Monday, 2 April 2012

Field Study's Man in E17 returns from, 'The Robinson, Mereschkowski, Margulis Triangle'.

This week I found myself again in the germinating seed beds of Walthamstow searching for a lost expedition of Russian botanists, among them the spirit of Konstantin Mereschkowski. Their E17 field expedition was intended as a survey of the similarities between species of the animal and vegetable kingdoms, and of the symbiotic relationships between different organisms. Quite who they were intending to study, or who they studied, is a mystery. I'm sad to report I found no tangible trace of the inspirational botanists. I fear they may have mistakenly ventured along one of Walthamstow's public footpaths and were overwhelmed by a fall of dog dung. I made a similar mistake when following the retinal imprint of a branch and blossom map of Walthamstow. An approximation of this map found on Beulah Rd is reproduced below -

While the imagined loss of the expedition is a tragedy - the botanists legacy is well established. According to an account of Patrick Keiller's, Robinson, in 'Robinson in Ruins', the botanists had influenced the eminent biologist Lynn Margulis (1938-2011). Robinson, according to the narration and commentary on his anti-capitalist perambulations, was 'inclined to biophylia, love of life and living systems, having discovered Lynn Margulis' view that symbiotic relationships between organisms, often of different phyla, are a primary force in evolution'. Interestingly my hastily hand written transcription of the commentary rendered 'living' as a cursively scribbled 'lung'.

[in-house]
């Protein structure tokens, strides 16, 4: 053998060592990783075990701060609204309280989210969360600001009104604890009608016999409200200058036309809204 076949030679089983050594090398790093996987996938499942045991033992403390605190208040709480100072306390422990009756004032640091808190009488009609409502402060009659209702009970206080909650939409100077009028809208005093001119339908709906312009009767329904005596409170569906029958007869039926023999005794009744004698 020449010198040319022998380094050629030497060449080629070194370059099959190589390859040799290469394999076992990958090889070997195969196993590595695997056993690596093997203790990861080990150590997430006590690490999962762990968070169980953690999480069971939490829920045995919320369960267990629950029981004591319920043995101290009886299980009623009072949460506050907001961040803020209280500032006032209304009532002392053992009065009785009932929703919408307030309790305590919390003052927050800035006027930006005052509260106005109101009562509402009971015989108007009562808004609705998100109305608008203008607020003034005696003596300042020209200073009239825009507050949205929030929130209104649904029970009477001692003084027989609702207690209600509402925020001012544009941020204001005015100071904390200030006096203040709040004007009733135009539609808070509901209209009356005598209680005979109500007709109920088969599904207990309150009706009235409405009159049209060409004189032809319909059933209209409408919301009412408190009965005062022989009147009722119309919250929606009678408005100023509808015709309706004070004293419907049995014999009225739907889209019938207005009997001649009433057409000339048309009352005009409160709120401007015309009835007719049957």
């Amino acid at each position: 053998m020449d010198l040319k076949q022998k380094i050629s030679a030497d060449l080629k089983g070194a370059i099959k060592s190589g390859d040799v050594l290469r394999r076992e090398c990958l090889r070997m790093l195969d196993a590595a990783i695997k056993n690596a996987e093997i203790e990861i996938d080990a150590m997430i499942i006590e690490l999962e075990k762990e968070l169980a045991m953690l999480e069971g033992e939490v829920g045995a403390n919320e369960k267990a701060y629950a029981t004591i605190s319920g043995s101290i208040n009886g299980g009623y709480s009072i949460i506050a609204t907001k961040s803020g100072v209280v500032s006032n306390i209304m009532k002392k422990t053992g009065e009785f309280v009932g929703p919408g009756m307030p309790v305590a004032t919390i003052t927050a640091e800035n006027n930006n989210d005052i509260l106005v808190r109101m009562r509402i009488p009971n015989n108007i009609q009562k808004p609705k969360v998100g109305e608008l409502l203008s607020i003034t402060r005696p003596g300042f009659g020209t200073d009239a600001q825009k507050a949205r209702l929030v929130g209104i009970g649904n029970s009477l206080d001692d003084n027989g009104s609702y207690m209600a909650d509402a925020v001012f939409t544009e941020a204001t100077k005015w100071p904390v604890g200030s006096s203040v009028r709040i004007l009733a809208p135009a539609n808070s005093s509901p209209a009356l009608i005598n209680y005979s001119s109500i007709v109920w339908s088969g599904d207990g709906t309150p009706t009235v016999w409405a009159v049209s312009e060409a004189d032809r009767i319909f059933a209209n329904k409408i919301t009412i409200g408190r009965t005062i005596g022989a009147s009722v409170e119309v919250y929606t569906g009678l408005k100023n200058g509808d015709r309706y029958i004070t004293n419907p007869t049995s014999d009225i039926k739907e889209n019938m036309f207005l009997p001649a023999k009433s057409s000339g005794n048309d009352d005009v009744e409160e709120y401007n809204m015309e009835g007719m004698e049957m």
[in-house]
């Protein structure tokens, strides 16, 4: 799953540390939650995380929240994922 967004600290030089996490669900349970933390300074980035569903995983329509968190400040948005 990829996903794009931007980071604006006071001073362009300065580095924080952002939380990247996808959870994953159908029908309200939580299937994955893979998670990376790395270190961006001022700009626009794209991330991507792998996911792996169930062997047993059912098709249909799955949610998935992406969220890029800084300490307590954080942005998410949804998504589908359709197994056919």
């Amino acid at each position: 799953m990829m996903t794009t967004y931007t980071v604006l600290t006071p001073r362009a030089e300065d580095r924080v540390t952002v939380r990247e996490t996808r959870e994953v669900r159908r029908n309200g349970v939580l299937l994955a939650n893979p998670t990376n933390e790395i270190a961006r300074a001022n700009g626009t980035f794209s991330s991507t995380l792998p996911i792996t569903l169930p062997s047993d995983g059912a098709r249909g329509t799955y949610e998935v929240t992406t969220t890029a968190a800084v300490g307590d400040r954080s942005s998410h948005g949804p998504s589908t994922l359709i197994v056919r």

The Beulah Rd branch and blossom map reveals a number of triangles and I have ventured into one of them - the Robinson, Mereschkowski, Margulis Triangle. It is here, or there, I heard the echoes of a 'denunciation of neo-Darwinism and all capitalistic competitive cost benefit interpretations of Darwin' - another comment transcipted from the narration to, 'Robinson in Ruins'. The echo may have been of birdsong; birds singing denunciations of cost benefit interpretations while a foxglove sways in a gentle breeze.

On the subject of Darwin, I recently discovered this field video clip recorded in August 2006, at the Natural History Museum -

At the time of that visit, Natural History Museum visitors were required as a part of the queuing to perform an evolutionary devolutionary stroll -

Field Study's Man in E17 is currently mapping some of the tomato seed beds of Walthamstow.

 tomato seedlings undercover

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